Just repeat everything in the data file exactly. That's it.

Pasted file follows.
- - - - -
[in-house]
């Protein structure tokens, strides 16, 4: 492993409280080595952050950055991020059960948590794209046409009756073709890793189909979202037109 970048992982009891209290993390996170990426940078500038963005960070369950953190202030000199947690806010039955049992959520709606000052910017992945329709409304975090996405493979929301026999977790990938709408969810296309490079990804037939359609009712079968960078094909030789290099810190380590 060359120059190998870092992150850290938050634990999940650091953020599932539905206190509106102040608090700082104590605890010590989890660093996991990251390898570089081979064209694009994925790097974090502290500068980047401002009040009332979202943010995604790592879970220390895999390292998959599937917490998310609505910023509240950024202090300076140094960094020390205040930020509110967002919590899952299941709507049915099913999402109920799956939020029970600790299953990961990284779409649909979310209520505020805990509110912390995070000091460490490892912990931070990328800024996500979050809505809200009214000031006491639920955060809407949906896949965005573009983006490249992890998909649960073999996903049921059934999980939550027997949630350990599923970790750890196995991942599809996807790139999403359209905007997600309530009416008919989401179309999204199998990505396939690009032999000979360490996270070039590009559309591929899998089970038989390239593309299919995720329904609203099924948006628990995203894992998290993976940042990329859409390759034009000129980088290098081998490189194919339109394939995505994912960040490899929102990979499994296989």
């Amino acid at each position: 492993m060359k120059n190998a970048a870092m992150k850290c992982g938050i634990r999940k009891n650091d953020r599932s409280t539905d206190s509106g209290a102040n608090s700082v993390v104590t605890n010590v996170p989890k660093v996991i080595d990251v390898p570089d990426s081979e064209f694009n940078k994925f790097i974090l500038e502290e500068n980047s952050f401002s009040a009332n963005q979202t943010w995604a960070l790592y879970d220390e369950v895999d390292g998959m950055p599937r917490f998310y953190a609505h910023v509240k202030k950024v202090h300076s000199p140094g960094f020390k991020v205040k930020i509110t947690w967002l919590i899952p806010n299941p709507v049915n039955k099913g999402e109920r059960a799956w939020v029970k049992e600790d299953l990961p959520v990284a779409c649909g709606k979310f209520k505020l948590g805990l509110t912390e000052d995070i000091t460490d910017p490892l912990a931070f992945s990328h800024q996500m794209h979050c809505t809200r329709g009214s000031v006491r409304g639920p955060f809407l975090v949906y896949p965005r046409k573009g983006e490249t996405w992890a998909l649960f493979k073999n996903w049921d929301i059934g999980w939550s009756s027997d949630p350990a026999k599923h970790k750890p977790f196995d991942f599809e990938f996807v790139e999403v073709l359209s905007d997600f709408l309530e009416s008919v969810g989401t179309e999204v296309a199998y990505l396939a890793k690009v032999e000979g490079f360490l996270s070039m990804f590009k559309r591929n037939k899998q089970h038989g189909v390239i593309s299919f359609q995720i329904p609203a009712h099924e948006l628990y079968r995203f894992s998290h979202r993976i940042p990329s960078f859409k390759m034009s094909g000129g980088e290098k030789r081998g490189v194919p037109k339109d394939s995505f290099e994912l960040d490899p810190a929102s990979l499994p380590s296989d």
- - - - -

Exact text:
[in-house]
């Protein structure tokens, strides 16, 4: 492993409280080595952050950055991020059960948590794209046409009756073709890793189909979202037109 970048992982009891209290993390996170990426940078500038963005960070369950953190202030000199947690806010039955049992959520709606000052910017992945329709409304975090996405493979929301026999977790990938709408969810296309490079990804037939359609009712079968960078094909030789290099810190380590 060359120059190998870092992150850290938050634990999940650091953020599932539905206190509106102040608090700082104590605890010590989890660093996991990251390898570089081979064209694009994925790097974090502290500068980047401002009040009332979202943010995604790592879970220390895999390292998959599937917490998310609505910023509240950024202090300076140094960094020390205040930020509110967002919590899952299941709507049915099913999402109920799956939020029970600790299953990961990284779409649909979310209520505020805990509110912390995070000091460490490892912990931070990328800024996500979050809505809200009214000031006491639920955060809407949906896949965005573009983006490249992890998909649960073999996903049921059934999980939550027997949630350990599923970790750890196995991942599809996807790139999403359209905007997600309530009416008919989401179309999204199998990505396939690009032999000979360490996270070039590009559309591929899998089970038989390239593309299919995720329904609203099924948006628990995203894992998290993976940042990329859409390759034009000129980088290098081998490189194919339109394939995505994912960040490899929102990979499994296989």
């Amino acid at each position: 492993m060359k120059n190998a970048a870092m992150k850290c992982g938050i634990r999940k009891n650091d953020r599932s409280t539905d206190s509106g209290a102040n608090s700082v993390v104590t605890n010590v996170p989890k660093v996991i080595d990251v390898p570089d990426s081979e064209f694009n940078k994925f790097i974090l500038e502290e500068n980047s952050f401002s009040a009332n963005q979202t943010w995604a960070l790592y879970d220390e369950v895999d390292g998959m950055p599937r917490f998310y953190a609505h910023v509240k202030k950024v202090h300076s000199p140094g960094f020390k991020v205040k930020i509110t947690w967002l919590i899952p806010n299941p709507v049915n039955k099913g999402e109920r059960a799956w939020v029970k049992e600790d299953l990961p959520v990284a779409c649909g709606k979310f209520k505020l948590g805990l509110t912390e000052d995070i000091t460490d910017p490892l912990a931070f992945s990328h800024q996500m794209h979050c809505t809200r329709g009214s000031v006491r409304g639920p955060f809407l975090v949906y896949p965005r046409k573009g983006e490249t996405w992890a998909l649960f493979k073999n996903w049921d929301i059934g999980w939550s009756s027997d949630p350990a026999k599923h970790k750890p977790f196995d991942f599809e990938f996807v790139e999403v073709l359209s905007d997600f709408l309530e009416s008919v969810g989401t179309e999204v296309a199998y990505l396939a890793k690009v032999e000979g490079f360490l996270s070039m990804f590009k559309r591929n037939k899998q089970h038989g189909v390239i593309s299919f359609q995720i329904p609203a009712h099924e948006l628990y079968r995203f894992s998290h979202r993976i940042p990329s960078f859409k390759m034009s094909g000129g980088e290098k030789r081998g490189v194919p037109k339109d394939s995505f290099e994912l960040d490899p810190a929102s990979l499994p380590s296989d």